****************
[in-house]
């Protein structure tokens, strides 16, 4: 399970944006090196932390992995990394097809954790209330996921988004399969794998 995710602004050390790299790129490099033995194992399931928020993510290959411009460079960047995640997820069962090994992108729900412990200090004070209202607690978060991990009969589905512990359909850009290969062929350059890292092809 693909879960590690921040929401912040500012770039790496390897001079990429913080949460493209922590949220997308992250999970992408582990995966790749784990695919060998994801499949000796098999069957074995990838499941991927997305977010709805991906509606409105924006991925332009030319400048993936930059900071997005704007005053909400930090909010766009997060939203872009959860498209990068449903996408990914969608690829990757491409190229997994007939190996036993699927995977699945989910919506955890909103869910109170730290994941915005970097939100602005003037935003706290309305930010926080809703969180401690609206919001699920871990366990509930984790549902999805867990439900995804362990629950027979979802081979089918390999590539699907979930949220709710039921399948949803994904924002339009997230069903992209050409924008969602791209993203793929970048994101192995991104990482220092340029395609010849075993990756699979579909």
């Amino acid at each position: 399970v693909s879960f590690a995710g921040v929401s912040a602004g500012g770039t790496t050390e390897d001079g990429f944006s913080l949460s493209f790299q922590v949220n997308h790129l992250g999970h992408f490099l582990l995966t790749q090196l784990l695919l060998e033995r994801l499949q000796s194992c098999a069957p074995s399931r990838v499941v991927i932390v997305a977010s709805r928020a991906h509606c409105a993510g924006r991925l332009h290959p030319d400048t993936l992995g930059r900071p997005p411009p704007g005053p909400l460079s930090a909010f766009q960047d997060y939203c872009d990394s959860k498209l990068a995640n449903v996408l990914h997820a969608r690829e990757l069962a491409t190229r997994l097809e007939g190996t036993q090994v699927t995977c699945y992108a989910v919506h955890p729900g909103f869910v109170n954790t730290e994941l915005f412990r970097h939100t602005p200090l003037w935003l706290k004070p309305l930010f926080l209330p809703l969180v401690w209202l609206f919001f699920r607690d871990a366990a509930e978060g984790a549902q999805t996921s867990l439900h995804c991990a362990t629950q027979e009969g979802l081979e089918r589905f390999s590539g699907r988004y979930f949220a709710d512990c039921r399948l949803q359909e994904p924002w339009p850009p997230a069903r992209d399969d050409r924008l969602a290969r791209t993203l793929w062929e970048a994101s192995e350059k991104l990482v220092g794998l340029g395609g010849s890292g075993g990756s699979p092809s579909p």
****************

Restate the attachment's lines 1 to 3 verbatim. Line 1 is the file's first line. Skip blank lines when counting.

[in-house]
């Protein structure tokens, strides 16, 4: 399970944006090196932390992995990394097809954790209330996921988004399969794998 995710602004050390790299790129490099033995194992399931928020993510290959411009460079960047995640997820069962090994992108729900412990200090004070209202607690978060991990009969589905512990359909850009290969062929350059890292092809 693909879960590690921040929401912040500012770039790496390897001079990429913080949460493209922590949220997308992250999970992408582990995966790749784990695919060998994801499949000796098999069957074995990838499941991927997305977010709805991906509606409105924006991925332009030319400048993936930059900071997005704007005053909400930090909010766009997060939203872009959860498209990068449903996408990914969608690829990757491409190229997994007939190996036993699927995977699945989910919506955890909103869910109170730290994941915005970097939100602005003037935003706290309305930010926080809703969180401690609206919001699920871990366990509930984790549902999805867990439900995804362990629950027979979802081979089918390999590539699907979930949220709710039921399948949803994904924002339009997230069903992209050409924008969602791209993203793929970048994101192995991104990482220092340029395609010849075993990756699979579909």
């Amino acid at each position: 399970v693909s879960f590690a995710g921040v929401s912040a602004g500012g770039t790496t050390e390897d001079g990429f944006s913080l949460s493209f790299q922590v949220n997308h790129l992250g999970h992408f490099l582990l995966t790749q090196l784990l695919l060998e033995r994801l499949q000796s194992c098999a069957p074995s399931r990838v499941v991927i932390v997305a977010s709805r928020a991906h509606c409105a993510g924006r991925l332009h290959p030319d400048t993936l992995g930059r900071p997005p411009p704007g005053p909400l460079s930090a909010f766009q960047d997060y939203c872009d990394s959860k498209l990068a995640n449903v996408l990914h997820a969608r690829e990757l069962a491409t190229r997994l097809e007939g190996t036993q090994v699927t995977c699945y992108a989910v919506h955890p729900g909103f869910v109170n954790t730290e994941l915005f412990r970097h939100t602005p200090l003037w935003l706290k004070p309305l930010f926080l209330p809703l969180v401690w209202l609206f919001f699920r607690d871990a366990a509930e978060g984790a549902q999805t996921s867990l439900h995804c991990a362990t629950q027979e009969g979802l081979e089918r589905f390999s590539g699907r988004y979930f949220a709710d512990c039921r399948l949803q359909e994904p924002w339009p850009p997230a069903r992209d399969d050409r924008l969602a290969r791209t993203l793929w062929e970048a994101s192995e350059k991104l990482v220092g794998l340029g395609g010849s890292g075993g990756s699979p092809s579909p």